Honduras travelers return home to Tahoe; Some local residents sheltering in Bali
SOUTH LAKE TAHOE, Calif. — After getting stuck in Honduras due to the coronavirus outbreak, Brian and Kim Cohen are finally back home.
The group they were traveling with got home a few days later than expected, on Wednesday, March 25.
Cohen said there was a lot of uncertainty during the week and he couldn’t relax until they got the ball rolling on traveling and actually got onto the plane.
They flew to Miami and then took a non-stop flight to San Francisco on an almost empty flight.
“There were 20 people on a big air bus,” Cohen said.
The Cohen’s own Overland Meat and Seafood Company in South Lake Tahoe and were navigating the closures from the Governor’s stay-at-home order from a distance.
Even though they are home, the Cohen’s are self-quarantining for the 14 days before returning to work.
Cohen said he is so grateful for his staff and the community’s support in keeping his business running.
“It’s pretty much business as usual,” Cohen said. They are open everyday 10 a.m.to 6 p.m. with the exception of Wednesday and Sunday.
Local residents in Bali
While the Cohen’s are lucky enough to return home, one South Lake Tahoe resident is stuck in Bali.
Leslie Broderson, manager at Tahoe Dive Center, set out on Jan. 1 for, what she hoped, would be a life-changing journey. She spent one month in Bali before heading Ambon, Indonesia for a two month scuba diving trip.
“As we watched the world unravel online we felt safe in our little bubble,” Broderson said in an email. “Ready to isolate there if needed. Then the virus arrived in our tiny paradise.”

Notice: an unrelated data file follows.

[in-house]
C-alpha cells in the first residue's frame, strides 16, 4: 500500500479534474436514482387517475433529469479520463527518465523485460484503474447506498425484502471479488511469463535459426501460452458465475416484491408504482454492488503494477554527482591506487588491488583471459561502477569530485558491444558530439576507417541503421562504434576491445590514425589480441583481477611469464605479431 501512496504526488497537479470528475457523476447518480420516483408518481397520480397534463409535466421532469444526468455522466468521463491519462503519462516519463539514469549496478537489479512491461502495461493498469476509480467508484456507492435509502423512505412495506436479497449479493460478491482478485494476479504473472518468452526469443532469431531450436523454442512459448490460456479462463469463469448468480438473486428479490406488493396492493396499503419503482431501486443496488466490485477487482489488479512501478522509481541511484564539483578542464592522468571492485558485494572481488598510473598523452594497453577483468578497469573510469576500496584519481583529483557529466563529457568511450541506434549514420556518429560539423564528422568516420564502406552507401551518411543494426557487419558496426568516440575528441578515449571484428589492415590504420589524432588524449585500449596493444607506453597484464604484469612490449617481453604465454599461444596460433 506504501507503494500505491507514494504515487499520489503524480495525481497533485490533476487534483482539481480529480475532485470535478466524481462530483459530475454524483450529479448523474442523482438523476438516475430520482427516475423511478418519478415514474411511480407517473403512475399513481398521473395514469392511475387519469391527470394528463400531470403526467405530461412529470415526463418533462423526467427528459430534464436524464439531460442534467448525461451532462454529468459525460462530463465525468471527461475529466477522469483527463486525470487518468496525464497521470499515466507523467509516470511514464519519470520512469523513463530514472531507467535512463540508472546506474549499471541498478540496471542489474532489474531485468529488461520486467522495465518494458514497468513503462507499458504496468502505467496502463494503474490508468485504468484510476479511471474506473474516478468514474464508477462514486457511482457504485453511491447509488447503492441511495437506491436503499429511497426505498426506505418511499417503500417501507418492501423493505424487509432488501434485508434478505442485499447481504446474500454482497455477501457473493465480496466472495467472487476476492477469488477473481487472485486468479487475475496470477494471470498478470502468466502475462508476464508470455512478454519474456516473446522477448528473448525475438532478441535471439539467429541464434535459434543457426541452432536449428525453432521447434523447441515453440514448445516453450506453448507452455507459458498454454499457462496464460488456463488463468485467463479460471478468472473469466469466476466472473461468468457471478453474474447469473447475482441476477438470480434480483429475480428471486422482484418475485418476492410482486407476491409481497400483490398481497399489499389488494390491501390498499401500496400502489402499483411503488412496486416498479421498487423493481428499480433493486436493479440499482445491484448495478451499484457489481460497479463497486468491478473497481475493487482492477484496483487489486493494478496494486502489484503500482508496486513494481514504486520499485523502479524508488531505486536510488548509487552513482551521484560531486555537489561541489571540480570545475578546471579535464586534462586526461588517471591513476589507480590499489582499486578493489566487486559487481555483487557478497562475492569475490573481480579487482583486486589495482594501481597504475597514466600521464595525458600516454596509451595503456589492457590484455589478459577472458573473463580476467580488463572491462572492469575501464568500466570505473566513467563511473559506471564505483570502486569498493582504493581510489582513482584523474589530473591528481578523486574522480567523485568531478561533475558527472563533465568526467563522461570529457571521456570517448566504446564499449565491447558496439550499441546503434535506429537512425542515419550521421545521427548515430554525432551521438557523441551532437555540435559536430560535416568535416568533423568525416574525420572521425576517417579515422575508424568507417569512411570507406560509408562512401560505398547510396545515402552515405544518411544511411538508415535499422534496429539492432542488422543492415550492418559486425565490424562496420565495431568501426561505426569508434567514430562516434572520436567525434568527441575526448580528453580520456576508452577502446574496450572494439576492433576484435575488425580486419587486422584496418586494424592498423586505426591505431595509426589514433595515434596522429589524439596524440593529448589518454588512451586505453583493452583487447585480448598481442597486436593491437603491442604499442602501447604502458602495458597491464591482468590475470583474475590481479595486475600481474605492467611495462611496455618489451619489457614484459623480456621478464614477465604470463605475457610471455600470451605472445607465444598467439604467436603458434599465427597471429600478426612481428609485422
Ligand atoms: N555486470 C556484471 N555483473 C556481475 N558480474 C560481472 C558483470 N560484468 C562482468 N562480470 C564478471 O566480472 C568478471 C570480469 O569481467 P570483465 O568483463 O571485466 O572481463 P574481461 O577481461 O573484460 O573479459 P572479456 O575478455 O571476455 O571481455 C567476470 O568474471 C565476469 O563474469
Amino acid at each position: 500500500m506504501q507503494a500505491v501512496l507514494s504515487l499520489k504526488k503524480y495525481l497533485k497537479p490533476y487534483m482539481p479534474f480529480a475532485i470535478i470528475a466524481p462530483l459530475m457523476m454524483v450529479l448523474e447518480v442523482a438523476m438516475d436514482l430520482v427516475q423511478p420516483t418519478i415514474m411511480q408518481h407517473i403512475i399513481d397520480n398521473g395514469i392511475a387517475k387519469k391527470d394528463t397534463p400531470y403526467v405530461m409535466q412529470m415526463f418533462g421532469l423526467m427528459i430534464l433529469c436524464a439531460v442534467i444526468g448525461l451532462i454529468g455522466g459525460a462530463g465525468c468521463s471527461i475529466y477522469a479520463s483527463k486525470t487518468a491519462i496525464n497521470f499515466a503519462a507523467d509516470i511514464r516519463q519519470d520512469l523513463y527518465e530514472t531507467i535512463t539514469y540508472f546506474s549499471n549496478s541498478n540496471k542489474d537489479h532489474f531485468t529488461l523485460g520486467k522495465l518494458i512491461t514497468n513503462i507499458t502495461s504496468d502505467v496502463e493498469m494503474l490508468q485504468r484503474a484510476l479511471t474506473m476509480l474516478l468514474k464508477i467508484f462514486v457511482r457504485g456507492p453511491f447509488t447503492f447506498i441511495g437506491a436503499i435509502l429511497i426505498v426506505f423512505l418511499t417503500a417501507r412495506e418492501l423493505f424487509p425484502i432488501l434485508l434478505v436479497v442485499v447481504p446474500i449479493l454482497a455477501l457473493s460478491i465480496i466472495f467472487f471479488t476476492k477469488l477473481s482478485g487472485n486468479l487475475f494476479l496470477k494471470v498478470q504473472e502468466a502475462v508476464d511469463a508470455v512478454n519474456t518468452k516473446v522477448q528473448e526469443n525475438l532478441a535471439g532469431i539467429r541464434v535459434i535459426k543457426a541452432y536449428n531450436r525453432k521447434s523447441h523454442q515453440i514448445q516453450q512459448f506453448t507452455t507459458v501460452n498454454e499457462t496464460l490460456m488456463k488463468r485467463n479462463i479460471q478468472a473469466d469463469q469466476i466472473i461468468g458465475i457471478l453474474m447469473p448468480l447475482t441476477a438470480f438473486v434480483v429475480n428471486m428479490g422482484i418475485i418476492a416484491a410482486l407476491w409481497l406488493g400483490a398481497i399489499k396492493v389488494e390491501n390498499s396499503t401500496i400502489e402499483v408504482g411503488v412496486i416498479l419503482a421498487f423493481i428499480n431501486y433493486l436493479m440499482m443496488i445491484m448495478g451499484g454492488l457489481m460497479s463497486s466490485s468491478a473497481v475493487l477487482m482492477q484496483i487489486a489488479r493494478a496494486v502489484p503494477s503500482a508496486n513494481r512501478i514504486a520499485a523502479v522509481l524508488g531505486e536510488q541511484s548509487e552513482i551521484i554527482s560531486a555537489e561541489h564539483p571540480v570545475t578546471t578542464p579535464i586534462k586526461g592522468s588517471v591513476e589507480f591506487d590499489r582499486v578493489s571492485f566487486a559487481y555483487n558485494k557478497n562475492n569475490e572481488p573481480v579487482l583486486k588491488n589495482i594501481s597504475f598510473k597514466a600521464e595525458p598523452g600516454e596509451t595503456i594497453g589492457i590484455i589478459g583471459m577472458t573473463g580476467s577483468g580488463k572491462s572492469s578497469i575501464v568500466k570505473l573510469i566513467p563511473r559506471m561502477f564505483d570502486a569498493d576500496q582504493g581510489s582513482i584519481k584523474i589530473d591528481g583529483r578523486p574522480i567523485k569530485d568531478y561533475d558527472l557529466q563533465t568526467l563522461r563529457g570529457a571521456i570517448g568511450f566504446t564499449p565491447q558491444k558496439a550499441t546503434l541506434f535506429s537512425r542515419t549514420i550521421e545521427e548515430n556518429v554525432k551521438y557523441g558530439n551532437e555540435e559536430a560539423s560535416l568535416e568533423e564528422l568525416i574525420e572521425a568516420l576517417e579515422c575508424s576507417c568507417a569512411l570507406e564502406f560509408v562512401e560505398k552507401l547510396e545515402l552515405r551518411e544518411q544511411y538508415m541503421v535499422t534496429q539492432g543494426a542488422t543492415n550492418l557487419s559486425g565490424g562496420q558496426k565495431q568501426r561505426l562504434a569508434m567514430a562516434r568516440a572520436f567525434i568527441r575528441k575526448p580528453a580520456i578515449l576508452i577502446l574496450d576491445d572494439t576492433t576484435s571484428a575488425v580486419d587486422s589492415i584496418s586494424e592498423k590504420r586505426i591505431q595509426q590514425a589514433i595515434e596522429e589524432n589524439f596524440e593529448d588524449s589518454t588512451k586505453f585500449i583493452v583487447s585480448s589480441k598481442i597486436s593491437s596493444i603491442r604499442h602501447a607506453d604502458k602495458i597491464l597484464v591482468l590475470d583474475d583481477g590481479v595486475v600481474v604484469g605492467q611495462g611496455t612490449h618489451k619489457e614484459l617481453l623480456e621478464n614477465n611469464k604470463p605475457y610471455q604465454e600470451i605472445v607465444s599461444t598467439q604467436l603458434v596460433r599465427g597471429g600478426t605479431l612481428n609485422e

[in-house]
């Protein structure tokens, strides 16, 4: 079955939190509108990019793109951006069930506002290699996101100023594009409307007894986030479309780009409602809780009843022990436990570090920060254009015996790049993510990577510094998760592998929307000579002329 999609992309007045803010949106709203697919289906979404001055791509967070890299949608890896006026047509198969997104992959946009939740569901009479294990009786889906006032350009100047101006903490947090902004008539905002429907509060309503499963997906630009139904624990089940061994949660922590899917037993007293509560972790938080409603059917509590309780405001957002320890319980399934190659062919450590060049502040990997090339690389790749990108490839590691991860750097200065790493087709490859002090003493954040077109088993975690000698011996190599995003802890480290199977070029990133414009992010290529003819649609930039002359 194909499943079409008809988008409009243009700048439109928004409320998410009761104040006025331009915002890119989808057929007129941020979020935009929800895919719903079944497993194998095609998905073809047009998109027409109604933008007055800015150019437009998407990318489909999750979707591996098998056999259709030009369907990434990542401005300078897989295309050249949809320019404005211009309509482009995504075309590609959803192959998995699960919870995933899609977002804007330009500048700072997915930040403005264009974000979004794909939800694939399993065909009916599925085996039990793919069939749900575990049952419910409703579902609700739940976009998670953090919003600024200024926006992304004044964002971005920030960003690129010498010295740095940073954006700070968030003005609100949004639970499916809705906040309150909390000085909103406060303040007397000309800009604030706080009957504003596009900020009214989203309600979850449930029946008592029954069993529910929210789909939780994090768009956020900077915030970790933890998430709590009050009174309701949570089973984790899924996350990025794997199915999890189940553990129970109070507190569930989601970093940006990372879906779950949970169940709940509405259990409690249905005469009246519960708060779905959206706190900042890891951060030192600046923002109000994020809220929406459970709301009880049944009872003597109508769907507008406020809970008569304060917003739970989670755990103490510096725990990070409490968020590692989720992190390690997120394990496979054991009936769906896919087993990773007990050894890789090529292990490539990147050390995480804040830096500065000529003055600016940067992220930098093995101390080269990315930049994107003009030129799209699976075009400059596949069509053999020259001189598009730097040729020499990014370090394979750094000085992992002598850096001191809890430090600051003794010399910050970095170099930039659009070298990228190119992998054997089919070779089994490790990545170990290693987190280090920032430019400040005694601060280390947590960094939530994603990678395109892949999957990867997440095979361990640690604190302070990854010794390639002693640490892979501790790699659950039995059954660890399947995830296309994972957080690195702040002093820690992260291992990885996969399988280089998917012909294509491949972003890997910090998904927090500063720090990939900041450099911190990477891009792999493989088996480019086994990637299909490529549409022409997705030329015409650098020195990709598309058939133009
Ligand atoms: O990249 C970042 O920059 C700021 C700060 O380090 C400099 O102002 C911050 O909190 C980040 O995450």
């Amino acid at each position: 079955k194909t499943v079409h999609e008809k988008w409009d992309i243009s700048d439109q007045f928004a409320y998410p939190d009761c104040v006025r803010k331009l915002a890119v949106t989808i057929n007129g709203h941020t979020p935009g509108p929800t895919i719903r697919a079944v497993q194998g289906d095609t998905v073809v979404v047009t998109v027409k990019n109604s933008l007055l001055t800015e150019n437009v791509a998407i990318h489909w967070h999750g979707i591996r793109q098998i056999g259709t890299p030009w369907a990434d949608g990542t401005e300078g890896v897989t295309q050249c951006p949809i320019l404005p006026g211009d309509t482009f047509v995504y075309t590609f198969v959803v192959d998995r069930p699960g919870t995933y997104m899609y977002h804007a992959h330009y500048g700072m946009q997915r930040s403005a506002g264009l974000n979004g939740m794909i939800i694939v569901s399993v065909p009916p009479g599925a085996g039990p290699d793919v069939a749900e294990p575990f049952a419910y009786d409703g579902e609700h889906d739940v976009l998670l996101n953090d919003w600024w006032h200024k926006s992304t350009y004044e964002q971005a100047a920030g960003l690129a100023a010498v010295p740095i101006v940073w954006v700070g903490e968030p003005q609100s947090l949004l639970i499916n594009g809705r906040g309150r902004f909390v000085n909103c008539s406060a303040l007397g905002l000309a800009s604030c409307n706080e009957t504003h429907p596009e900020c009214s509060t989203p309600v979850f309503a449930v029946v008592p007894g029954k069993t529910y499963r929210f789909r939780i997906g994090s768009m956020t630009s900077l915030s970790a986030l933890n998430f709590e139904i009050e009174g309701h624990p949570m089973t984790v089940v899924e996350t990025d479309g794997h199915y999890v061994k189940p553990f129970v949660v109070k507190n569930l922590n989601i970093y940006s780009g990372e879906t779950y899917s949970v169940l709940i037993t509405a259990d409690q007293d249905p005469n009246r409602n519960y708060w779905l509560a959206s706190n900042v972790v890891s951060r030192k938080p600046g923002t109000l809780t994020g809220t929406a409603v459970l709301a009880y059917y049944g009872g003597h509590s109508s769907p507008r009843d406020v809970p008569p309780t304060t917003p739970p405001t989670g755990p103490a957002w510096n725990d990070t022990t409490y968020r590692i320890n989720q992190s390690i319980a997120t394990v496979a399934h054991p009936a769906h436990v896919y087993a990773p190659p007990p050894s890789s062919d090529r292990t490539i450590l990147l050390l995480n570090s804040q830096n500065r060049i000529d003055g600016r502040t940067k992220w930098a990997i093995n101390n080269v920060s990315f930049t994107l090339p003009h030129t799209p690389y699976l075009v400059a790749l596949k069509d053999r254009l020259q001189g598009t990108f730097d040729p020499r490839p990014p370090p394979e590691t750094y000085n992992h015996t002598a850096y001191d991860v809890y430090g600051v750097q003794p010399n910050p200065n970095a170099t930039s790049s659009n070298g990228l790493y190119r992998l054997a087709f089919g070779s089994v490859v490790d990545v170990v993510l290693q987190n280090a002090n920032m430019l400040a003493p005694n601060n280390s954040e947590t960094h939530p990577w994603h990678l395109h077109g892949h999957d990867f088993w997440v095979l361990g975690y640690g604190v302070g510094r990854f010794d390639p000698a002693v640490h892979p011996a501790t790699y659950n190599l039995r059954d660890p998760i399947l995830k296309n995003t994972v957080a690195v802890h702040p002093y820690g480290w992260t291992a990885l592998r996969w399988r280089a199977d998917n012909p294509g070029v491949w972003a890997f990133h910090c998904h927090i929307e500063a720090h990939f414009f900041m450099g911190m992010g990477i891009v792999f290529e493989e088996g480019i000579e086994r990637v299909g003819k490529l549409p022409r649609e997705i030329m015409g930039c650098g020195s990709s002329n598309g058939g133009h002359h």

The medical facilities on the island couldn’t handle the outbreak so Broderson had to cut her trip early to start heading home. She flew back to Bali but her flight to Taipei was canceled. With little options available, Broderson scheduled the next available flight through Taiwan, which is May 1.
“I am doing well and trust me, Bali is a paradise especially when I see a couple feet of snow falling in Tahoe,” Broderson said. “But getting home to my worried family and friends would be even better. Knowing I had adequate health care is a bonus as well.”
The upside to her predicament is that the people around her are willing to share, the place she’s sheltering has a pool and there isn’t a toilet paper craze in Bali.
South Shore resident Scott Hoffman is choosing to spend the crisis in Bali. He’s been traveling in Southeast Asia since mid-November and situated himself to shelter in Bali during the COVID-19 outbreak.
“I am staying in Kuta Beach Bali, arguably one of the largest and most popular travel destinations in Southeast Asia,” Hoffman said in an email “Normally this area would have tons of traffic people crowd in the beaches in the streets.”
As of Monday, March 30, the area he is staying in is not on lockdown and he’s been able to surf and ride his motorbike around, all while video documenting his experience for his YouTube channel, Bangers Blog.
He said he chose to stay because of the cheap food and accommodations, friendly locals, having “paradise to myself,” and because he’s seen horror stories from other travelers trying to get home.
“A few people want me back home, to be as expected,” Hoffman said. “I’m 30 years old. Only I can make the decisions as intelligently as I can. No one can decide for me. I’ve been a south east asia traveler out of a backpack eight months over the past 2 years. This experience will only teach me more and will have a good story in the end.”
Both Broderson and Hoffman have been watching the situation play out in America. While Broderson said she misses the health care system in America, she’s disappointed in how America has handled the situation.
“People are locked in their house in America,” Hoffman said. “Here, I have more freedom to enjoy my day. Who knows, maybe the worst is yet to come for Indonesia. As for now, I know I am in a much better place here, than I am back home.”
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